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Home Centennial College Blog 2012 November 28 How to Prepare for Exams

How to Prepare for Exams

Picture of students studying

It’s no secret that many university and college students are expert procrastinators. Often when there is a big test coming up, they’ll sit down at their computer prepared to begin a hard studying session, but before they know it they’ll have already killed an hour or two by going through the daily routine of Twitter, Reddit, Tumblr, etc.

Suddenly they’ll be refreshing their Facebook page for the thirteenth time to see if anyone has updated anything in the last 30 seconds.

Studying for exams shouldn’t be such a horrible chore, especially if you have gone to college for a program which you are truly interested in. I’m not saying that every class in your program is absolutely enthralling, but it shouldn’t feel like torture either. That’s why I have an exam routine that I’ve used in the past four years of university and hope to use this year for my college exams as well.

They may not all work for you, but I suggest giving them a try...it might prevent you from wasting an hour creeping your ex-boyfriend’s cousin’s friend’s Facebook page when you should be studying.

1. Put on some background noise. Some people might find this distracting, but many (like myself) can actually find it motivating. I’m not saying watch the latest episode of your favourite t.v. show while trying to study (because we all know you’ll get no work done until you find out who got kicked off The X-Factor). But listening to some calming music can make the work feel like it’s going by faster (my go-to studying music includes Mumford & Sons, Coldplay, and City and Colour).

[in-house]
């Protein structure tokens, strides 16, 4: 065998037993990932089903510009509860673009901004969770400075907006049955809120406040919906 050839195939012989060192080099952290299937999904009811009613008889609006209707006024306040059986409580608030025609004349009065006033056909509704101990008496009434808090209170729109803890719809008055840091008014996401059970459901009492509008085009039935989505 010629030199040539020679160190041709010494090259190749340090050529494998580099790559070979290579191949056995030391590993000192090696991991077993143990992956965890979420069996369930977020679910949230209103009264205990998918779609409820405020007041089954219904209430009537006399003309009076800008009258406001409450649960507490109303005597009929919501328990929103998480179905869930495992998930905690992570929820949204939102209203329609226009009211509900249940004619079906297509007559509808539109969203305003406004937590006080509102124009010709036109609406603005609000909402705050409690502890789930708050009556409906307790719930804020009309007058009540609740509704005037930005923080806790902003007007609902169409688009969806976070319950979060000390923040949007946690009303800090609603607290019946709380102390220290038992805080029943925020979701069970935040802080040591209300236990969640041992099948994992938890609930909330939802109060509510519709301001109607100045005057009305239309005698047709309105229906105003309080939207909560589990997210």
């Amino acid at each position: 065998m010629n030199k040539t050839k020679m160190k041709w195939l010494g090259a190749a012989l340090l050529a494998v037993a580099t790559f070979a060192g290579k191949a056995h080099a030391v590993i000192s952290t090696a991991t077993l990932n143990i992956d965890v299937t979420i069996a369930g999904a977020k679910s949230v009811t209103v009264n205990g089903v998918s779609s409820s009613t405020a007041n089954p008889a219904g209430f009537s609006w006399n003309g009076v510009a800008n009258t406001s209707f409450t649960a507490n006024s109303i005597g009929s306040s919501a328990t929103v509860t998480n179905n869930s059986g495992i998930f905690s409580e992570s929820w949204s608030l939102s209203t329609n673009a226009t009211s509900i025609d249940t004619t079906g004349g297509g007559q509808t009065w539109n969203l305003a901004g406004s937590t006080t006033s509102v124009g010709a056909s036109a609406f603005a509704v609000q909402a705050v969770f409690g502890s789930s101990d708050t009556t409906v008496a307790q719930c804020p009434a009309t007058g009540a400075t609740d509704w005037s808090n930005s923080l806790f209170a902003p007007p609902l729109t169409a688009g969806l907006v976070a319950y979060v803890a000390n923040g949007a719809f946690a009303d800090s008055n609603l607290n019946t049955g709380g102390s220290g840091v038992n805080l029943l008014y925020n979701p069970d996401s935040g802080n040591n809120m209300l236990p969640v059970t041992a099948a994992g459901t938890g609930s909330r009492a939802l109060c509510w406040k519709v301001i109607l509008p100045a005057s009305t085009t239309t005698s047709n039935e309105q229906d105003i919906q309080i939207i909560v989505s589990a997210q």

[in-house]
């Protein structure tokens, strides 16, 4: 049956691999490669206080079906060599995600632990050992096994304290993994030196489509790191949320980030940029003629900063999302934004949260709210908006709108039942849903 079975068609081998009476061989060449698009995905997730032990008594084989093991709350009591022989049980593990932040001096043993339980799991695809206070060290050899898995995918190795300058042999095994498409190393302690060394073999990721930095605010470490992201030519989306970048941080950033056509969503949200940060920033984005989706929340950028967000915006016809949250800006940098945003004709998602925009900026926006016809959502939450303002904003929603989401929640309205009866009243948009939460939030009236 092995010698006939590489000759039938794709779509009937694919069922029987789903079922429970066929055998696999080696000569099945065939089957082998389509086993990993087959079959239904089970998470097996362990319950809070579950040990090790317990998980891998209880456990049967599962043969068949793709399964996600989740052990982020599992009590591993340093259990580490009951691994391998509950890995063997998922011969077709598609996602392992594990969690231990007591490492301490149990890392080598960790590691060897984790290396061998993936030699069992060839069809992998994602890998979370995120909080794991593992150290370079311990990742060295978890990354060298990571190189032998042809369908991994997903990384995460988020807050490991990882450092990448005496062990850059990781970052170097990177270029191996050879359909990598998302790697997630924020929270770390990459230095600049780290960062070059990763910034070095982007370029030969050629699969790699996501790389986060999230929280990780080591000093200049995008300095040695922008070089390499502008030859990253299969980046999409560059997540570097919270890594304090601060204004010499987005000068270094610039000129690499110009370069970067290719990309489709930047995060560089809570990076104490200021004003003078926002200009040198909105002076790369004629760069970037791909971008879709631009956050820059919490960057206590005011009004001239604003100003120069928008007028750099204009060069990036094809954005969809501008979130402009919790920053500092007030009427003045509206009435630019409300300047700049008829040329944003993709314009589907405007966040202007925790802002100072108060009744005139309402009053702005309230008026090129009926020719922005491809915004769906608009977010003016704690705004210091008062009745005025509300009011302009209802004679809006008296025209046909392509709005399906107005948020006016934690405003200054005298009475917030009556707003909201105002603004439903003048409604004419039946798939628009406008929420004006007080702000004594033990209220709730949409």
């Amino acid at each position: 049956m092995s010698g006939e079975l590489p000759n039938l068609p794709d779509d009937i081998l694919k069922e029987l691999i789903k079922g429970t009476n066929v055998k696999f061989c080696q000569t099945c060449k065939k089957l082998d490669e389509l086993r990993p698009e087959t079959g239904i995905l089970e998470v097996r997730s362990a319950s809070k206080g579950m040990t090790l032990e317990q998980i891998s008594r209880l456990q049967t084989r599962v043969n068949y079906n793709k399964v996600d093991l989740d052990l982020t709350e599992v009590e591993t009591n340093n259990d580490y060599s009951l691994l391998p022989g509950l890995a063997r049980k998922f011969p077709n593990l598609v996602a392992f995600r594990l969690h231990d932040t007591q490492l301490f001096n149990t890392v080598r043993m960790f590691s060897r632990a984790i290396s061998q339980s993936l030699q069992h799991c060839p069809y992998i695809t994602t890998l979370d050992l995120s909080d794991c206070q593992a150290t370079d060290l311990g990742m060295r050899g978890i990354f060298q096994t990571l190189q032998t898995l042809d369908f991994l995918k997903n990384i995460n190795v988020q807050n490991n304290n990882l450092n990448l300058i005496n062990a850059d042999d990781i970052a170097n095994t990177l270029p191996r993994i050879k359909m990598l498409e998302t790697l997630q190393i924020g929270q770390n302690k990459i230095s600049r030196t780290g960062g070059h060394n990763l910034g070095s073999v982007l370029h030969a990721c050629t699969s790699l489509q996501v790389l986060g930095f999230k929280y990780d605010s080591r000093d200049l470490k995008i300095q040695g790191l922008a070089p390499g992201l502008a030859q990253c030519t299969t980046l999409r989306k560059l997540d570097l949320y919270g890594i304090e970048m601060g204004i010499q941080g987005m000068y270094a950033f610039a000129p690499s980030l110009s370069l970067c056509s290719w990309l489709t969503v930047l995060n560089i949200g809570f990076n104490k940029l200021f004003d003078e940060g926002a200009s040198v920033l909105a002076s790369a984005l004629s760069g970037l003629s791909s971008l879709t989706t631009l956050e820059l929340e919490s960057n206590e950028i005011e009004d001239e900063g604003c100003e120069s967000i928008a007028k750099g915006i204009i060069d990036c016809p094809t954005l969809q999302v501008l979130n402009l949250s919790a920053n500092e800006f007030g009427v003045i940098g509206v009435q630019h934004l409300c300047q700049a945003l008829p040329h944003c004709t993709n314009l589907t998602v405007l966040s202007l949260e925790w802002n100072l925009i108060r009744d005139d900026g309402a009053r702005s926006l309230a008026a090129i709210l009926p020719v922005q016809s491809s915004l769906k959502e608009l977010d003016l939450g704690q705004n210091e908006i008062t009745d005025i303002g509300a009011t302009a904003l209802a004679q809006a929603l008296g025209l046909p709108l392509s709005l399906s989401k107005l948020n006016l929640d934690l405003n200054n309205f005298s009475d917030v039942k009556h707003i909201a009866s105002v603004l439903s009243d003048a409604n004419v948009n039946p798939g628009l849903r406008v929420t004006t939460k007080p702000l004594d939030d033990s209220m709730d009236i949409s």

2. Study with a partner. Big groups of more than three people probably won’t work very well, since everyone will be talking over one another, but studying with another person can work well if you get stumped by something and need someone to talk it through with someone.

3. E-mail your teachers. If there is a concept you went over in class that you still aren’t sure of, then there is no reason you can’t e-mail your teachers to get a bit of clarity. They might even have a time available that you can go to their office to talk to them.

4. Drink caffeine. Studying with a warm tea or a strong coffee usually puts me into the mood to focus (although make sure you don’t overdo it with one too many Redbulls...your hands won’t be able to write notes if they’re shaking).

5. Get a good night’s sleep. Your notes will be waiting for you in the morning. Make sure you set a study schedule well before the exam so you have enough time get everything done; this will prevent any panicked last-minute cramming.

Happy studying!

- Kiley
 Twitter: @kiley_bell